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Deadly blue-ringed octopus with venom strong enough to kill 20 people bites woman while swimming

Deadly blue-ringed octopus with venom strong enough to kill 20 people bites woman while swimming

One beach-goer was rushed to hospital after being bitten by the highly venomous creature

One woman has suffered multiple bites from a deadly blue-ringed octopus whilst out on a swim this afternoon (16 March).

A bite from this 'extremely venomous' octopus holds venom that is strong enough to kill 20 people.

The woman was swimming in the sea when she unknowingly picked up a shell containing the deadly blue-ringed octopus, which subsequently fell out and bit her two times on the stomach.

Paramedics were then called to the scene at 2.45pm on Chinamans Beach in Mosman, after the woman said that she was suffering from abdominal pain in the area where she had been bitten.

The woman was bitten twice by the venomous octopus.
NSW Ambulance

NSW Ambulance Inspector, Christian Holmes, described the incident as extremely 'rare'.

He said: "A blue-ringed octopus bite is a rare call for us but they are extremely venomous."

Paramedics then applied pressure and a cold compress to the wound before taking her to hospital.

The woman was taken to the Royal North Shore Hospital in a stable condition, where she was monitored and received further treatment, the Sydney Morning Herald reports.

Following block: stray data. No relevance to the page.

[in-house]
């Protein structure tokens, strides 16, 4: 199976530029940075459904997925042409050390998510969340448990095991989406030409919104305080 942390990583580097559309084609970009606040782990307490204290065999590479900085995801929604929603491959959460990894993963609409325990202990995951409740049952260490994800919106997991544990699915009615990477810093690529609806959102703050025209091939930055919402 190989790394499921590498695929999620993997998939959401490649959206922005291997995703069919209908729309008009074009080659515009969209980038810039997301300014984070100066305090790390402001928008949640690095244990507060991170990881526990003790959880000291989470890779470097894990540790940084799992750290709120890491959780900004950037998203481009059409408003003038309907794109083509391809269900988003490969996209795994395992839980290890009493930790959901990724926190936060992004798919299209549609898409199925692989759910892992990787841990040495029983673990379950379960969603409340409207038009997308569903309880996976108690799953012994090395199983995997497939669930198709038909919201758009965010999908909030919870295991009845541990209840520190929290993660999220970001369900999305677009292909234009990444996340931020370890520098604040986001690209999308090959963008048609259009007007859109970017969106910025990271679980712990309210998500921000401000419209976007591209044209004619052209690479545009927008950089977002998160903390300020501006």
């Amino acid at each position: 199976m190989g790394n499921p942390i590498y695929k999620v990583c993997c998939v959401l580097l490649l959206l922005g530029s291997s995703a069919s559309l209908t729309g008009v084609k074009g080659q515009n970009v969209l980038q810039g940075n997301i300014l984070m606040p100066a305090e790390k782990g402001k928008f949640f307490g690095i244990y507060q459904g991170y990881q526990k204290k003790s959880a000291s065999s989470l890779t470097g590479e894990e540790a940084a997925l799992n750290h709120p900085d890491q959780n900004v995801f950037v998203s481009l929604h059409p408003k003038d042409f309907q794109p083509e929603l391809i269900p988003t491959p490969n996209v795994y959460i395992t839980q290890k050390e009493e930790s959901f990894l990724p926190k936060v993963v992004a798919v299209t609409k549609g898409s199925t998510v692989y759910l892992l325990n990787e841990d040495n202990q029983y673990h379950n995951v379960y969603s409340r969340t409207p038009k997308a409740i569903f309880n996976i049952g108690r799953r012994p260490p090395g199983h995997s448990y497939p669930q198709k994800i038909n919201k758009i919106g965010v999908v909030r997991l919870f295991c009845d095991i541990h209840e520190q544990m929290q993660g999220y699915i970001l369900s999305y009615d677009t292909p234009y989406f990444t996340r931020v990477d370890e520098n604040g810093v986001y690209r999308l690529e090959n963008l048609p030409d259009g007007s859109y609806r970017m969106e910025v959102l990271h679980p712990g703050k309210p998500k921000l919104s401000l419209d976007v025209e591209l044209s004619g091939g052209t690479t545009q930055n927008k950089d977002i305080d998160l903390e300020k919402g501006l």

According to the Australian Institute of Marine Science, the size of a blue-ringed octopus can range from four to six centimetres long, with arms reaching lengths of seven to 10 centimetres.

They get their name because of the 'iridescent blue markings that dot their bodies', however, these are usually only seen when the octopus 'feels threatened and is about to attack'.

The institute also explained that the blue-ringed octopus has a 'nasty surprise' for anything - or anyone - who comes in contact with it.

They get their name because the blue rings on their bodies.
Howard Chew / Alamy Stock Photo

Its 'strong, fast-acting toxin' that paralyses the target by 'blocking the nerves from transmitting messages' and can even be fatal.

The tiny aquatic creature have caused the deaths of 'at least three people', with two being in Australia and one in Singapore, and 'many more people' have come close to death as a result of the octopus' deadly bite.

Most bite victims don’t die provided they are given oxygen, but the toxin can cause muscles – including those within the respiratory system – to become paralysed, meaning that death can occur through lack of oxygen.

Those who are bitten can make a full recovery, provided that they are given enough air.

And these octopuses aren't regarded as being very aggressive, rather, they are described as being quite shy.

However, a handy tip for those who come across them in the wild is that they only attack if they feel disturbed.

So, try not to bother them if you see one.

Featured Image Credit: NSW Ambulance/James Peake/Alamy Stock Photo

Topics: Animals, Australia, World News